Working together for a better world...
In November I will be offering a 4 week course titled Pathways to Live a Compassiionate Life in Kitchener, Ontario, Canada. The course is based on Karen Armstrong's book Twelve Steps to a Compassionate Life. I was asked to write an article for a website regarding the course. Since I referenced Caroline in the article, I thought it may be of interest.
Pathways, Compassion and Experience
Pathways, Compassion and Experience. How do these words or concepts relate to each other? What do they mean to you? Is there any right answer?
The Merriam-Webster Dictionary defines these words as follows: pathways: "a line of communication over interconnecting neurons extending from one organ or center to another; also: a network of interconnecting neurons along which a nerve impulse travels, the sequence of usually enzyme-catalyzed reactions by which one substance is converted into another -- metabolic pathways".
Compassion:" sympathetic consciousness of others' distress together with a desire to alleviate it".
Experience: "the fact or state of having been affected by or gained knowledge through direct observation or participation; the conscious events that make up an individual life; something personally encountered, undergone, or lived through; the act or process of directly perceiving events or reality".
For the last two decades, I have studied and practiced various forms of meditation. Although each of these practices has its own qualities and richness within the form, a shared common ground to all practices is to quiet the mind and calm the body in order to create an openness or spaciousness for something new to germinate or take shape.
This is a form or a discipline for training the mind and body to discover its natural resting state. An experienced state that can be "gained through direct observation or participation". Through practicing awareness/mindfulness of what is happening in now time, this engagement in the process creates a “conscious event”. The experience becomes real to the person.
When I'm questioned or asked to describe compassion, I always take a deep breath to be fully present to the person asking the question. I find it difficult to answer the question in a sucinct way. For me, compassion is experiential. The experience encompasses my whole being. There is a somatic, felt sense with a spaciousness to be fully conscious to another whether the circumstances are joyful or distressing.
During a retreat this summer, I was fortunate to spend time in study with Caroline Brazier author of Other-Centred Therapy. While the approach remains client centred there is a shift to how the person perceives their particular distress in relationship to other/s and their circumstances. An opening, a spaciousness is created to observe both the inner and outer life.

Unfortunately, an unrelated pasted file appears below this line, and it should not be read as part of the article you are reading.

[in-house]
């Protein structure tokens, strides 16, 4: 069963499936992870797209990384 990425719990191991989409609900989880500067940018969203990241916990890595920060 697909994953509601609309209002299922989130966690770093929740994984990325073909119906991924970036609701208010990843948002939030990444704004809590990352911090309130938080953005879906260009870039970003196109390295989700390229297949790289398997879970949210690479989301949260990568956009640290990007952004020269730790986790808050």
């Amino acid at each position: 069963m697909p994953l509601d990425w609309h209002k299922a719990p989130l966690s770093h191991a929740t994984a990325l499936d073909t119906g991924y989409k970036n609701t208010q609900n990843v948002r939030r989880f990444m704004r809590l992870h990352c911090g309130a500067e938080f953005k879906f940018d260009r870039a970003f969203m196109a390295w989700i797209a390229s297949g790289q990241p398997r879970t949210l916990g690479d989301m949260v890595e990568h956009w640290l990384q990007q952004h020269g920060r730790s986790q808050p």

By being present to another, my own thoughts of the moment dissipate while my consciousness expands. And, I feel good all over! These neurological pathways of "interconnecting neurons along which a nerve impulse travels" come together to secrete a chemical response to my experience of compassion.
There is an interconnectedness between these pathways and experience. Why not strengthen these pathways? No longer are we confined to the notion that the brain is hardwired. Research in Neuroplasticity is demonstrating just how the brain can change. This, in turn, has the potential to change how we perceive ourselves, others and the world in which we live.
Last year when I read Karen Armstrong’s book Twelve Steps to a Compassionate Life, I was excited and energized from her comprehensive approach to bring compassion into everyday life. Immediately, after reading the book I set out to summarize each chapter. In September, I looked at these notes. While reading the notes, I became aware of experiencing a visceral reaction to the words and the potential for a better world, one step at a time. Then, I just knew that it was time for me to take some steps to help others open to the experience of compassion.
In 2007, Karen Armstrong was awarded the TED Prize. With the $100,000 “ wish for better world”, she wanted to build a global community. This was the seed for the Charter of Compassion. The Charter was launched on November 12, 2009. To date, 90,721 individuals have affirmed the charter. Also, cities, groups, schools, and book groups have taken root. Karen with involved others are making a difference to fulfill the vision of a better world by reorintating our minds and hearts.
I invite you to join me in this inquiry into compassion by attending the 4 week evening series: Pathways to Live a Compassionate Life : November 7, 14, 21, 28, 2012 at The Hive and Grove.
Resources of interest: Rick Hanson: Understanding Neuroplasticity
www.youtub.com 7:05 minutes
The Charter of Compassion
The coming Monday is Canadian Thanksgiving. I wish you all the experience of gratitude for this current life. May compassion for yourself and others be your focus.
Add a Comment